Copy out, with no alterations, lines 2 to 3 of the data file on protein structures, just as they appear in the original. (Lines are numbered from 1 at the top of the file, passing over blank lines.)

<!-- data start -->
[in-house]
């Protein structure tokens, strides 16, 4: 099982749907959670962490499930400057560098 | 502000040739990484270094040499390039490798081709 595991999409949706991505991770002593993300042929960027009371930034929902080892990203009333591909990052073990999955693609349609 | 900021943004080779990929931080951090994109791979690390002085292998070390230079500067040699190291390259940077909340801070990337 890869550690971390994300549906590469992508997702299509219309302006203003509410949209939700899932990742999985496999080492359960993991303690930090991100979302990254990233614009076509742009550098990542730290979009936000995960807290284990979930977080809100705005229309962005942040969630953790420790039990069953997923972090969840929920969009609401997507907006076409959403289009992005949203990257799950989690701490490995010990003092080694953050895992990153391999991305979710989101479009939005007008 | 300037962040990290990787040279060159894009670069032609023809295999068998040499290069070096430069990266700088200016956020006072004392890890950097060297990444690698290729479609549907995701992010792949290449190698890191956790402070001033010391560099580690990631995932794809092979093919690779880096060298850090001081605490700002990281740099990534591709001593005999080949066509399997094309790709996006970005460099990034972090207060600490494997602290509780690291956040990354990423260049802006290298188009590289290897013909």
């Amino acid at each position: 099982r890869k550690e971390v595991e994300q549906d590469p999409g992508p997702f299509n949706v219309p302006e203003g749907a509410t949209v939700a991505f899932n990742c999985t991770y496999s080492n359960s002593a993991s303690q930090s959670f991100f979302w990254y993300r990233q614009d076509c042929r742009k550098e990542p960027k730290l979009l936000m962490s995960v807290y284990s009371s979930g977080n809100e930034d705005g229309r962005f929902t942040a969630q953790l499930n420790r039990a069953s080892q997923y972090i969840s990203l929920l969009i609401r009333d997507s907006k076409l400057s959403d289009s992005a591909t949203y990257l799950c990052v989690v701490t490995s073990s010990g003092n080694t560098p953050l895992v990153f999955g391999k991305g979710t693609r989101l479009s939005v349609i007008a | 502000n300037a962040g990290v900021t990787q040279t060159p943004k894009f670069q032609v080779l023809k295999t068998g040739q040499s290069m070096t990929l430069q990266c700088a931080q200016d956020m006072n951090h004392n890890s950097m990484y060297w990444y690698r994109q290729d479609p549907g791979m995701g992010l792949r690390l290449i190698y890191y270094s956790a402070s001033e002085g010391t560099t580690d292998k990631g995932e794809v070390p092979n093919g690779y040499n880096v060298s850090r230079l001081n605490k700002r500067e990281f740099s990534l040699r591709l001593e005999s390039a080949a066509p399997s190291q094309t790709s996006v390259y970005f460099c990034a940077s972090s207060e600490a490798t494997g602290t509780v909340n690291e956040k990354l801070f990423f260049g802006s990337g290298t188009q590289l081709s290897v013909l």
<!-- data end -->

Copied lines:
């Protein structure tokens, strides 16, 4: 099982749907959670962490499930400057560098 | 502000040739990484270094040499390039490798081709 595991999409949706991505991770002593993300042929960027009371930034929902080892990203009333591909990052073990999955693609349609 | 900021943004080779990929931080951090994109791979690390002085292998070390230079500067040699190291390259940077909340801070990337 890869550690971390994300549906590469992508997702299509219309302006203003509410949209939700899932990742999985496999080492359960993991303690930090991100979302990254990233614009076509742009550098990542730290979009936000995960807290284990979930977080809100705005229309962005942040969630953790420790039990069953997923972090969840929920969009609401997507907006076409959403289009992005949203990257799950989690701490490995010990003092080694953050895992990153391999991305979710989101479009939005007008 | 300037962040990290990787040279060159894009670069032609023809295999068998040499290069070096430069990266700088200016956020006072004392890890950097060297990444690698290729479609549907995701992010792949290449190698890191956790402070001033010391560099580690990631995932794809092979093919690779880096060298850090001081605490700002990281740099990534591709001593005999080949066509399997094309790709996006970005460099990034972090207060600490494997602290509780690291956040990354990423260049802006290298188009590289290897013909």
């Amino acid at each position: 099982r890869k550690e971390v595991e994300q549906d590469p999409g992508p997702f299509n949706v219309p302006e203003g749907a509410t949209v939700a991505f899932n990742c999985t991770y496999s080492n359960s002593a993991s303690q930090s959670f991100f979302w990254y993300r990233q614009d076509c042929r742009k550098e990542p960027k730290l979009l936000m962490s995960v807290y284990s009371s979930g977080n809100e930034d705005g229309r962005f929902t942040a969630q953790l499930n420790r039990a069953s080892q997923y972090i969840s990203l929920l969009i609401r009333d997507s907006k076409l400057s959403d289009s992005a591909t949203y990257l799950c990052v989690v701490t490995s073990s010990g003092n080694t560098p953050l895992v990153f999955g391999k991305g979710t693609r989101l479009s939005v349609i007008a | 502000n300037a962040g990290v900021t990787q040279t060159p943004k894009f670069q032609v080779l023809k295999t068998g040739q040499s290069m070096t990929l430069q990266c700088a931080q200016d956020m006072n951090h004392n890890s950097m990484y060297w990444y690698r994109q290729d479609p549907g791979m995701g992010l792949r690390l290449i190698y890191y270094s956790a402070s001033e002085g010391t560099t580690d292998k990631g995932e794809v070390p092979n093919g690779y040499n880096v060298s850090r230079l001081n605490k700002r500067e990281f740099s990534l040699r591709l001593e005999s390039a080949a066509p399997s190291q094309t790709s996006v390259y970005f460099c990034a940077s972090s207060e600490a490798t494997g602290t509780v909340n690291e956040k990354l801070f990423f260049g802006s990337g290298t188009q590289l081709s290897v013909l």